The last Let’s Talk Bookish post for this year! First of all I would like to thank Rukky @ Eternity Books for starting this! I love writing discussion posts and this series has definitely helped me a lot with inspiration, so thank you! And can’t wait to see what’s in store for next year!
Without further ado!
This week’s topic: Who do you think is qualified to write a book with diverse characters?
I’m pretty open about this. And I’m curious to read you guys’s opinions in your own posts or in the comments below!
To say that anyone can write a book with diverse characters might be a bit too open. However, I think that if you are white, you’re not automatically excluded from writing a book with POCs, or a straight cis person excluded from writing a story including LGBT+ rep. That can’t be the case.
I can see why it can be an issue, though. If you’re writing about a person whose POV/perspective you have no idea about, it’s hard to keep it authentic and respectful. In this situation, I think the authors should involve and ask for help from the people they are writing about. This way, they aren’t being as ignorant as they would be just writing about something they don’t know anything about.
However, I see why, even with help, writing about certain topics as someone who isn’t involved, is difficult. Let me explain. As a black woman, I find it hard to identify myself with a black character that’s for example going through something connected to racism, written by a white person. Because they just couldn’t possibly understand or relate to what actually happens in those situations, how it feels. It feels much more real when such things are written by people who have had those experiences themselves.
Same goes for able-bodied people trying to write a book from the perspective of a handicapped person, or a straight author writing about a coming out from the POV of the gay character. Even with help, it might not always work out and be authentic.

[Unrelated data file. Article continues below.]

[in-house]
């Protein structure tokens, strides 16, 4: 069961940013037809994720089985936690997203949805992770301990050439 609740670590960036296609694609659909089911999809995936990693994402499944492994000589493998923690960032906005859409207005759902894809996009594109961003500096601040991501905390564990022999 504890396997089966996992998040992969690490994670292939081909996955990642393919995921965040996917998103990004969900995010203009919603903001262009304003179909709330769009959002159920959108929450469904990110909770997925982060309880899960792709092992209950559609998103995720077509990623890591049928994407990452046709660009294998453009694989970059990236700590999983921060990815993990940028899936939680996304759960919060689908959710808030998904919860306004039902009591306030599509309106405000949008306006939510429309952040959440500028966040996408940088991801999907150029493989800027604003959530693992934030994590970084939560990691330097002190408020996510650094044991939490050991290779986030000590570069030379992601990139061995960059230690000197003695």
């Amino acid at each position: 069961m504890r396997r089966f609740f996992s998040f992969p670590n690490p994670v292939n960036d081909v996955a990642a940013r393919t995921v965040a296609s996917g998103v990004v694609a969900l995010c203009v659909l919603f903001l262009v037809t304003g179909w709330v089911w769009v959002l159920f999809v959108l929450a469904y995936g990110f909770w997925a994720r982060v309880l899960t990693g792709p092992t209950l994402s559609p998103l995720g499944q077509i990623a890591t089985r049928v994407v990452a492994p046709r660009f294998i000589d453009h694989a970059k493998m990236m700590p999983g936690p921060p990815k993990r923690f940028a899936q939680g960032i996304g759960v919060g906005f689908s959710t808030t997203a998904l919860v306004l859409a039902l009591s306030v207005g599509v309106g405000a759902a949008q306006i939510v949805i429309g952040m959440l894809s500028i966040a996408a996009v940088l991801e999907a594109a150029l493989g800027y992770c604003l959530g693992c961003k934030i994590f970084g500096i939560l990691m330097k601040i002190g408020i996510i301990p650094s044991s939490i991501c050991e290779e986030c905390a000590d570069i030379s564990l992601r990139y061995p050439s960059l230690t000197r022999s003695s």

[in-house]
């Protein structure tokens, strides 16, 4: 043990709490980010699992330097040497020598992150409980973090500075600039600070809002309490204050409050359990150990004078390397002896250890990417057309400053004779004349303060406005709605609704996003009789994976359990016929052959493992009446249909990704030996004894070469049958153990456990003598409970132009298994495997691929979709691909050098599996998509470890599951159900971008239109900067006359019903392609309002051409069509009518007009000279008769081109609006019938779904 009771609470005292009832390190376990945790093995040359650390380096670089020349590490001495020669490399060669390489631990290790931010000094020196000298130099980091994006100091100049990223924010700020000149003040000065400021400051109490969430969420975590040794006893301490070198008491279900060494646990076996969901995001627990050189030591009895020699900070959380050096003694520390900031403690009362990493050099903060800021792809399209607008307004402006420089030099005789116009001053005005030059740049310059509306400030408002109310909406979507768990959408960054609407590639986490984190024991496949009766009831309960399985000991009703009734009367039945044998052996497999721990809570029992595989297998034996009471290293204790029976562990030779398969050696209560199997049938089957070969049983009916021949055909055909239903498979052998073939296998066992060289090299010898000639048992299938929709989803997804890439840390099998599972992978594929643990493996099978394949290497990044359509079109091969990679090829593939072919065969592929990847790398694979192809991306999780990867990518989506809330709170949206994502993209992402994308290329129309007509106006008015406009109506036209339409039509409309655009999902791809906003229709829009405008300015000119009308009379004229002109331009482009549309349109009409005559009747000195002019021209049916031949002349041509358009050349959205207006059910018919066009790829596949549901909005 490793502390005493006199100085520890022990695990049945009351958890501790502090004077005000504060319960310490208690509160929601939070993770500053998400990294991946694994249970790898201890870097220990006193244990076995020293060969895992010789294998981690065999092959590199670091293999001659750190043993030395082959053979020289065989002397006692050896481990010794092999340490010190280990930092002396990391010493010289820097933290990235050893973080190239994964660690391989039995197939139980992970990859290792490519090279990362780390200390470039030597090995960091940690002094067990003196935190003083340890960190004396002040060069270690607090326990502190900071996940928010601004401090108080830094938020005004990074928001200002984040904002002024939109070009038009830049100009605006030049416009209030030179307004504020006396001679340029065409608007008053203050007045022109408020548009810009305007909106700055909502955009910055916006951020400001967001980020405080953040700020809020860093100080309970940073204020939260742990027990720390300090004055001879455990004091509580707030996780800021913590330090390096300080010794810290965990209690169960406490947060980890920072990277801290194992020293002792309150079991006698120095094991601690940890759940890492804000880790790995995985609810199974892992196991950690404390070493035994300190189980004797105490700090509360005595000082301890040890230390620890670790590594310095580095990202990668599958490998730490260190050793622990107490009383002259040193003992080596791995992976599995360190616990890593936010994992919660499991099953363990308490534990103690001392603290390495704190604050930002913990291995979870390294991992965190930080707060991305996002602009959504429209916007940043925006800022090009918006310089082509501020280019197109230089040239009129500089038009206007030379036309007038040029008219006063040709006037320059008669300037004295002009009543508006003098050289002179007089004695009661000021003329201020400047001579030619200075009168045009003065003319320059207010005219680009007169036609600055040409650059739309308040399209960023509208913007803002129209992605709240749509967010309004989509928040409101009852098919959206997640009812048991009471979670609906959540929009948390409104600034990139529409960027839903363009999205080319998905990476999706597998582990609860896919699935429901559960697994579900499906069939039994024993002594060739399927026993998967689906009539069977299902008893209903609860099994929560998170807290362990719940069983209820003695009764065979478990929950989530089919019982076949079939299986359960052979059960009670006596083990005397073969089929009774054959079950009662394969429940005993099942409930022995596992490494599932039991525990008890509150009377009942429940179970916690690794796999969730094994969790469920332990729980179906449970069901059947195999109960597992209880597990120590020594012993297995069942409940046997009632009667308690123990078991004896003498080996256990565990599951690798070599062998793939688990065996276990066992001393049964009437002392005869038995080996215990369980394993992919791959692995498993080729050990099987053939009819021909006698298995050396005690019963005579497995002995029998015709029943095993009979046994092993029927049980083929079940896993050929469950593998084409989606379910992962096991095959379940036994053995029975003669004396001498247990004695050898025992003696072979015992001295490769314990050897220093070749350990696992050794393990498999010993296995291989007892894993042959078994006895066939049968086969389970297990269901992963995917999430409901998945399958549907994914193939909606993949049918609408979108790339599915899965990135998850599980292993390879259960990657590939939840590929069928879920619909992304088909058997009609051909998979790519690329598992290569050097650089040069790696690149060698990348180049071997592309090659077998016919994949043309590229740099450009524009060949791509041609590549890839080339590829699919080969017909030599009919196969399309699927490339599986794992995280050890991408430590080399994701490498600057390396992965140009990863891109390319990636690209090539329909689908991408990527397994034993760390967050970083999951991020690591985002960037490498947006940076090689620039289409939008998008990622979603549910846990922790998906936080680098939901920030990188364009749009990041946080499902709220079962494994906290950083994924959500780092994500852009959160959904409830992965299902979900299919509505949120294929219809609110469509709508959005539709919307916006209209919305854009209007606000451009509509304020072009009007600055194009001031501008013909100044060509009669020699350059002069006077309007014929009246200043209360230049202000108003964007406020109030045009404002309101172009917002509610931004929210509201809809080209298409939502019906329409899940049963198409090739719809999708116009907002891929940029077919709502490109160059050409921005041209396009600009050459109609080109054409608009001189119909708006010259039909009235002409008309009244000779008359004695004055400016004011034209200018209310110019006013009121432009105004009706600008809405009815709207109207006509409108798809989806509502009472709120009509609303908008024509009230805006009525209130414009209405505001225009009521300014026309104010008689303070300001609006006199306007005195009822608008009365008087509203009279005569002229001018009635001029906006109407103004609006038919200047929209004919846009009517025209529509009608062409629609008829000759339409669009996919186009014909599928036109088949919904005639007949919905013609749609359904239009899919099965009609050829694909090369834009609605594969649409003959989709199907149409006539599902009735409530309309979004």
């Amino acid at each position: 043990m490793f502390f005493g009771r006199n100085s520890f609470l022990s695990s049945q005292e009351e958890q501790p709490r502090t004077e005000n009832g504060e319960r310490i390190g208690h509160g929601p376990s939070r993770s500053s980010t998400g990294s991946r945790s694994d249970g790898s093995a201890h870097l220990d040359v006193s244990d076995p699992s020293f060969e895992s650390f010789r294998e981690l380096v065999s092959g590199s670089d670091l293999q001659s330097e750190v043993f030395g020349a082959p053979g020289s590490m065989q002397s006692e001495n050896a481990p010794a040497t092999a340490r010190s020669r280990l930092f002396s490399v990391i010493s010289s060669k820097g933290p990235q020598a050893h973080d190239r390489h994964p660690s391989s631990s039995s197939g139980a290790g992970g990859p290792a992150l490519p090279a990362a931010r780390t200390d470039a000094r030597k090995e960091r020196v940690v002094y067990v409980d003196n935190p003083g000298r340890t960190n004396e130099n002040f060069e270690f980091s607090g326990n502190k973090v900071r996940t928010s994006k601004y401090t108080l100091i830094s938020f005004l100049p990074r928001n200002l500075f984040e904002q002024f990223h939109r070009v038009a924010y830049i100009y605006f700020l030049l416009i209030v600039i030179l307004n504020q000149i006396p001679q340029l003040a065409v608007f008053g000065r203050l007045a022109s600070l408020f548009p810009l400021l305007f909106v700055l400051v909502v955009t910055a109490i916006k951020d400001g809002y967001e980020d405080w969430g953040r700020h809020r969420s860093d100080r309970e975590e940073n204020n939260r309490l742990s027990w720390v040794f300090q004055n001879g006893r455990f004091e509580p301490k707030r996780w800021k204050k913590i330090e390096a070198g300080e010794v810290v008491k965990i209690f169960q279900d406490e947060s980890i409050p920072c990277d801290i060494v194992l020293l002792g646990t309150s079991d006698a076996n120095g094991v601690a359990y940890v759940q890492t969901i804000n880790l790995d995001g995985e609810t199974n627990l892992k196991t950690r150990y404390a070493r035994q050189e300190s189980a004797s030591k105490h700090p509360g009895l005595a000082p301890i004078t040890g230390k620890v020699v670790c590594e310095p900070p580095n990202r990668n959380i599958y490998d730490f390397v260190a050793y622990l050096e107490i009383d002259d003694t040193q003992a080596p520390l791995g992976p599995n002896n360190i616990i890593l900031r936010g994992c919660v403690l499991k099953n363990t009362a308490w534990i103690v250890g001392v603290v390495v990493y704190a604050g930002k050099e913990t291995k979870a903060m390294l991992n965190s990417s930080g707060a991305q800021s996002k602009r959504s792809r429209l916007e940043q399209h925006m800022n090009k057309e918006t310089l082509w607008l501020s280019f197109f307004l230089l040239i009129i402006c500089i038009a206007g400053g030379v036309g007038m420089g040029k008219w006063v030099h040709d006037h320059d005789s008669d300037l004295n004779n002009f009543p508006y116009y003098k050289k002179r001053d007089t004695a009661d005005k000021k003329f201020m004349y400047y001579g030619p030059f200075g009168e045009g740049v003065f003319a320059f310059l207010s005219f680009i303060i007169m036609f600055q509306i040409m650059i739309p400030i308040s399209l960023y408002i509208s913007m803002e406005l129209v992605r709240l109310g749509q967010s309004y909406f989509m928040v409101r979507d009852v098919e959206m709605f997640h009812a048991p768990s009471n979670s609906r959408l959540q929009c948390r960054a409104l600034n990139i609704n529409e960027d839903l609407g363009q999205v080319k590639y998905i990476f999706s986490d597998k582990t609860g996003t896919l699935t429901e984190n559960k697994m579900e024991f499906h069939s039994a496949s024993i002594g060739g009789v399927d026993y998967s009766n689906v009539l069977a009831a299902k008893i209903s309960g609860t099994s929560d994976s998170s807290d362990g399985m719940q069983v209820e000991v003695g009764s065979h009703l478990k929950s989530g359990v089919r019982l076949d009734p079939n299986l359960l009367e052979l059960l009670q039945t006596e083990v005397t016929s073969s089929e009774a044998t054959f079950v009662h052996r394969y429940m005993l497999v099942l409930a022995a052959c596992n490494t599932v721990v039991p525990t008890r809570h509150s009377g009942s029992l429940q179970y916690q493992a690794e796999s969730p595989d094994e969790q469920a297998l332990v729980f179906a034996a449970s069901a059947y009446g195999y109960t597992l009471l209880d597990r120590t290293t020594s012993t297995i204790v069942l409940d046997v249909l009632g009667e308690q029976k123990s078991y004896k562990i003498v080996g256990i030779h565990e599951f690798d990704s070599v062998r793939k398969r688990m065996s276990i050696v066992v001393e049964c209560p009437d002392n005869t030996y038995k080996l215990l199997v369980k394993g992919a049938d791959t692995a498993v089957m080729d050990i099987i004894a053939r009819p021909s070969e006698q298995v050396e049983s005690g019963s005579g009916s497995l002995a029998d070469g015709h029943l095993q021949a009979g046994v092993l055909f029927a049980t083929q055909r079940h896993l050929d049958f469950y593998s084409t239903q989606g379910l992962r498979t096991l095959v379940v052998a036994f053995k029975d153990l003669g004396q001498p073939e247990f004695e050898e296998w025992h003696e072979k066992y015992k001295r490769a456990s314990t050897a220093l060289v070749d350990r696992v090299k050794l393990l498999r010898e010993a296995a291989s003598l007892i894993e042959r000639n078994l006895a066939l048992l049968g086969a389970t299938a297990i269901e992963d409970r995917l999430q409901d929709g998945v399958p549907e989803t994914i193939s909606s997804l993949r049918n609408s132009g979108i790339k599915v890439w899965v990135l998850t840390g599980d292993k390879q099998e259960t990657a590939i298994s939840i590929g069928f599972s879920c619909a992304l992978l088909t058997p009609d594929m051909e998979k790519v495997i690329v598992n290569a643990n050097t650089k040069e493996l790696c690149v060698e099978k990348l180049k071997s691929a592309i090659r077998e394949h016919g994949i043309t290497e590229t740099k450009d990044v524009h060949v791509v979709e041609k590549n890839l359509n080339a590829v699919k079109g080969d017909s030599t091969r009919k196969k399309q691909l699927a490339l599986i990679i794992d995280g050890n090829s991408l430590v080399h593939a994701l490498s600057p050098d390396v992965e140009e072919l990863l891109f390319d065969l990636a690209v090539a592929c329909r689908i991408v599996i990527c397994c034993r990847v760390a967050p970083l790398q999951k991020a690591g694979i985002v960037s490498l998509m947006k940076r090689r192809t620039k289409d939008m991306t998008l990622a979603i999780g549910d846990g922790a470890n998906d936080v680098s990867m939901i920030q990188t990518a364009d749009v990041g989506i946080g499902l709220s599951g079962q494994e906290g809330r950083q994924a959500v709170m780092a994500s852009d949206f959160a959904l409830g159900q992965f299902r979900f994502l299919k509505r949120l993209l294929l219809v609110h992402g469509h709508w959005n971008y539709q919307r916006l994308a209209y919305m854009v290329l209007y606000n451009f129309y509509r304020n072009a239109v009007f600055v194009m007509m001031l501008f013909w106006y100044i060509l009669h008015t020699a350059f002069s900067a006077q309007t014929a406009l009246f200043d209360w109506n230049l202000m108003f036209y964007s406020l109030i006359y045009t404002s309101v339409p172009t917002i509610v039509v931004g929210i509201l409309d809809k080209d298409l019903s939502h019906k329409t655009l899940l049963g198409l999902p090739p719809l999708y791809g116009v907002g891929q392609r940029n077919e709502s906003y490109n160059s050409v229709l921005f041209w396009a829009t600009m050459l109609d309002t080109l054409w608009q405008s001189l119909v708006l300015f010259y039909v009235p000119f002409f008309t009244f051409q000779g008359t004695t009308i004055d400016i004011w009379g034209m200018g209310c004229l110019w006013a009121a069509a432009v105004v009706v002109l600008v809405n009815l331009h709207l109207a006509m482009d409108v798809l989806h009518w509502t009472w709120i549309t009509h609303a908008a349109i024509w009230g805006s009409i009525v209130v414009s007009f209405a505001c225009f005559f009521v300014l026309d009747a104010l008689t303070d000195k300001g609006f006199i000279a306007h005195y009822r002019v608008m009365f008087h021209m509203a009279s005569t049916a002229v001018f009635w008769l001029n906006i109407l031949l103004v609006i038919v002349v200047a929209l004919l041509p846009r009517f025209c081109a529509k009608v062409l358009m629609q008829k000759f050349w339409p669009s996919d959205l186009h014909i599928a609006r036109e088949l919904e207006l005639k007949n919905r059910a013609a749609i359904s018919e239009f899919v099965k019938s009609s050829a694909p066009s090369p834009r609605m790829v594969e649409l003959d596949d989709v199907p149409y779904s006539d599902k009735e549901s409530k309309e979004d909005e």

As someone from the outside, sometimes it’s hard to see those things. For example, I remember reading You’re Welcome, Universe by Whitney Gardner. The main character is a deaf girl. I didn’t think much about the authenticity of her experiences or anything the like. Only when I read a review where a deaf person said that they could tell that the author, who isn’t deaf, did a really good job researching that culture and then writing about it, did I realise that this didn’t affect me as much as it did a deaf person. Therefore I didn’t actively notice or think about the credibility of the author and their writing.
What I’m trying to say is: Just because you found the author did a good job of writing the diverse characters, doesn’t mean that people who are part of those groups have to agree. Maybe you thought the author did a great job because you don’t know any better, either. But the people who the author is writing about (or trying to write about), will notice much faster if they think the author did a good job of representing them or not.
So, I think that authors should be careful and try to be as understanding and as respectful as possible when writing diverse characters, but they should not shy away from it.
I see that it’s hard, maybe impossible, to find a balance or a limit as to what someone can and should write about, so the authors should just try their best and do their research before writing as well as involve people who are part of the group they are trying to write about and represent.
These are my two cents on this topic. I actually wrote more than I thought I would, my fingers just kept typing.
Now I’m curious to see what you think! Do you agree? Disagree? What’s your opinion?
featured image: Unsplash @ Daniel McCullough